AN IMPECCABLE SPY
Richard Sorge, Stalin’s Master Agent
By Owen Matthews
435 pp. Bloomsbury. $30.
Richard Sorge was born in 1895 to a well-to-do German family living in the Russian oil boomtown of Baku. After a series of injuries while fighting on the Eastern Front, he accepted an assignment at Comintern headquarters in Moscow. From there, he became one of the most daring and effective spies of the 20th century and an inspiration for the likes of John le Carré and a hundred or so other authors. An idealistic Communist, Sorge “managed to steal the most closely kept military and political secrets of both Germany and Japan while hiding in plain sight.” That intel helped stave off disaster for the Soviet Union in 1941 and ensure victory for Stalin in World War II. It also led to Sorge’s execution in a Tokyo prison in 1944.
Matthews is the first Western historian to examine the files about Sorge in the Soviet military intelligence archives. His scouring of these newly opened records in this impressive biography has uncovered the loneliness and turmoil of Sorge’s inner life and widened our understanding of one of the most important — yet least known — Soviet spies.
THE BELLS OF HELL
By Michael Kurland
242 pp. Severn House. $28.99.
Set in 1938, during the rising tide of World War II, Kurland’s convoluted espionage thriller meanders from the Brooklyn docks to Berlin to Washington, D.C., and back again. In it, a German man traveling to America under a fake name is intercepted and murdered by people pretending to be in the F.B.I. They might or might not actually be in the Gestapo. The only witness is a homeless man who goes to the police, who in turn summon the State Department’s Office of Special Intelligence. Meanwhile, Lady Patricia, wife of the cultural attaché at the British Embassy, is having a lusty affair with an Italian military officer in order to get into the locked safe he’s guarding. The ensemble cast also includes a commie-hating New York police detective and a former British officer who, in a turn of phrase I wish I’d never read, hopes to “scoop up the contracts before the Nazis got around to scooping up the directors” of some Jewish-owned record companies. It’s all a bit ham-handed — and that’s before we even get to the plot to assassinate President Roosevelt.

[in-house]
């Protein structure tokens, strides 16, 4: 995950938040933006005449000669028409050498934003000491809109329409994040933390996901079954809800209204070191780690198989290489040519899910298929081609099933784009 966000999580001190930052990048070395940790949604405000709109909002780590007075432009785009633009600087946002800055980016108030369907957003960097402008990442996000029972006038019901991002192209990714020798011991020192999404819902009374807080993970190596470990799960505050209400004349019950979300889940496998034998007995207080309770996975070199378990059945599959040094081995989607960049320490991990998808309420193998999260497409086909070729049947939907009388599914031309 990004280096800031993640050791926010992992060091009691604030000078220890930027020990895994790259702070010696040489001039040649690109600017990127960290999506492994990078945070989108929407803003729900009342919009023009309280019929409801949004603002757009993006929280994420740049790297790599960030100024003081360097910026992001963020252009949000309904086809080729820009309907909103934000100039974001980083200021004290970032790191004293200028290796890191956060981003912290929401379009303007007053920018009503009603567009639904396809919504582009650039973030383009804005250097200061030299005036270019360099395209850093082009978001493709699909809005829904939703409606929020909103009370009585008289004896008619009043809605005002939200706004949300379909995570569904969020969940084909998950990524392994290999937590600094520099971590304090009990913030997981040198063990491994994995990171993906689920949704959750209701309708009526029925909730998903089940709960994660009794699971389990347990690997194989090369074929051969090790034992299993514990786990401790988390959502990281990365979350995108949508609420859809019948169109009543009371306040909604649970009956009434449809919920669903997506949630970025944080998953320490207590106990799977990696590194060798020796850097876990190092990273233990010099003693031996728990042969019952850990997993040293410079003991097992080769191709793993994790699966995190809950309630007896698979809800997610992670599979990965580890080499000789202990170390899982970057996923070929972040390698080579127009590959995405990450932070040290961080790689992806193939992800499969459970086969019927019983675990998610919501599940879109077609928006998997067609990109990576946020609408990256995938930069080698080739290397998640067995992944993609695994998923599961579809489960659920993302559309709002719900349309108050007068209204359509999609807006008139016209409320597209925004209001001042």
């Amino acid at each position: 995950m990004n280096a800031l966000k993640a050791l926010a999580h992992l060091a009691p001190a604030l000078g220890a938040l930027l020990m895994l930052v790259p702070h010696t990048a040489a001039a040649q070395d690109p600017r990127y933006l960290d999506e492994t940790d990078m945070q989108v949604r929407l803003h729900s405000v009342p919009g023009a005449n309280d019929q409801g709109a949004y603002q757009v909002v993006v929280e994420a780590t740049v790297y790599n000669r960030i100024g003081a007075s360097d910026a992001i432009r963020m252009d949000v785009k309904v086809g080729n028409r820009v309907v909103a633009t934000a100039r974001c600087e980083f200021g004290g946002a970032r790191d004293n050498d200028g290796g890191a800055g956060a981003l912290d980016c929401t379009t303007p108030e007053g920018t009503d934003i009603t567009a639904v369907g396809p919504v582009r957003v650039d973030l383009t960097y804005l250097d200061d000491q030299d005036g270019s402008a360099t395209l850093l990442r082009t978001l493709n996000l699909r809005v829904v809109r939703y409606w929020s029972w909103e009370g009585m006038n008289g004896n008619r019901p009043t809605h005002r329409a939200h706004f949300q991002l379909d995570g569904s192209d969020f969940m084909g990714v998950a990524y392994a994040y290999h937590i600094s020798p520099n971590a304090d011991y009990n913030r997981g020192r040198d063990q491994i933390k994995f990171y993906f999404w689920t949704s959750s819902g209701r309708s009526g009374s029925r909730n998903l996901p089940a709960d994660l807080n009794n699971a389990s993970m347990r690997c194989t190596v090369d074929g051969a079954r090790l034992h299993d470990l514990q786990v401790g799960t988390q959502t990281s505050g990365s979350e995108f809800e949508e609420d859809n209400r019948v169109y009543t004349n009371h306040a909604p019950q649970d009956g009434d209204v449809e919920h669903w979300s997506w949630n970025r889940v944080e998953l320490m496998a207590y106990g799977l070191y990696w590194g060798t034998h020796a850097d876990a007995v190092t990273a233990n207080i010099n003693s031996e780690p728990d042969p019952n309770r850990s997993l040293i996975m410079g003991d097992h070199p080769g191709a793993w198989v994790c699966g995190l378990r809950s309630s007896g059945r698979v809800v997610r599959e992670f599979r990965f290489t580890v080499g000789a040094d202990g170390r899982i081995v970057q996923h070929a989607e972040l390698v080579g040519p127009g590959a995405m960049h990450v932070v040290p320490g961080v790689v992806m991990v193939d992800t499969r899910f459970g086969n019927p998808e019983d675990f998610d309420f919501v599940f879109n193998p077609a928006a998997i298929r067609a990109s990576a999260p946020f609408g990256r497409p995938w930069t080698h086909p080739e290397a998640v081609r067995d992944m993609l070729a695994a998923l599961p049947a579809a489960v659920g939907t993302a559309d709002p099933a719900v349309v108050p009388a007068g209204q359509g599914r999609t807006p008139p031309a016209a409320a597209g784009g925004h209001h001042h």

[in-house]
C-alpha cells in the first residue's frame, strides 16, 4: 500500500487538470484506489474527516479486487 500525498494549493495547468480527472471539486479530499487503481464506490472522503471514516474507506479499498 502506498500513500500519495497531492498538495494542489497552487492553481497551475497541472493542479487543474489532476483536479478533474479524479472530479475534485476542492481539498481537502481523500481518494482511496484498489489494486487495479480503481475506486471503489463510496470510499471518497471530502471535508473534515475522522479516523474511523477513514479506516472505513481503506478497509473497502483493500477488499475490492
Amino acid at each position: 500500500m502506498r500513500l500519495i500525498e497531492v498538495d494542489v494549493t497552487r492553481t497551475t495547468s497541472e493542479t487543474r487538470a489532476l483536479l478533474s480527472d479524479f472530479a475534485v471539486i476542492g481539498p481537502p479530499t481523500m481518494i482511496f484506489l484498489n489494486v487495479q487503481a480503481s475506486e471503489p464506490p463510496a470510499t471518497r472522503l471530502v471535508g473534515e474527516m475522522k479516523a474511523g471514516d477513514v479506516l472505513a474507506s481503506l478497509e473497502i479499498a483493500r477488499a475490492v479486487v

By Alan Furst
206 pp. Random House. $27.
Furst’s best-selling spy novels excel at pulling his readers back in time, often to World War II and the years leading up to it. His exotic European settings — in this case, German-occupied Paris — traffic in nostalgia for the days when good and evil appeared to be more clearly delineated. Paul Ricard, the crime-writer hero of “Under Occupation,” sees a man shot and killed in the streets of the Latin Quarter and comes into possession of an engineering schematic for a detonator, “maybe for a German torpedo.” Ricard’s task becomes to get help from the resistance, cross enemy lines and deliver the plan to the Allied forces before it’s too late.
Furst’s clever machinations gain real momentum in the second half of the novel, where Ricard and his new companion, Leila, become embroiled in a plot involving Polish laborers, torpedoes and possibly deadlier weapons. Even if the depictions of women as sexpots and ingénues are as stuck in time as the rest of the story, there’s comfort in knowing that better days are ahead for the people of Paris.
AGENTS OF INFLUENCE
A British Campaign, a Canadian Spy, and the Secret Plot to Bring America Into World War II
By Henry Hemming
371 pp. PublicAffairs. $28.
A Gallup survey in June 1940 demonstrated that a mere 8 percent of the United States population supported declaring war on Germany and sending American troops to fight overseas. That same month, a Canadian-born spy named Bill Stephenson set up his MI6 station in a swanky penthouse overlooking Central Park. A year and a half later, even before the Japanese attack on Pearl Harbor, more than two-thirds of the American population agreed that it was time to go to war.
That change in public attitudes was no accident. As Hemming explains in this timely book, Stephenson successfully organized “the largest state-sponsored influence campaign ever run on American soil.” His propaganda and disinformation rallied American support for Winston Churchill’s war effort and pitted him against the aviator Charles Lindbergh, whose popular radio broadcasts advocated an “America First” isolationism that now sounds all too familiar. Stephenson succeeded by “spreading rumors, winning over prominent isolationists, using opinion polls and even helping to set up a new American intelligence agency.”
Fake news, as it turns out, has long been a powerful political tool. In reminding us of previous efforts by foreign agents to influence Americans, Hemming gives us a great deal to think about.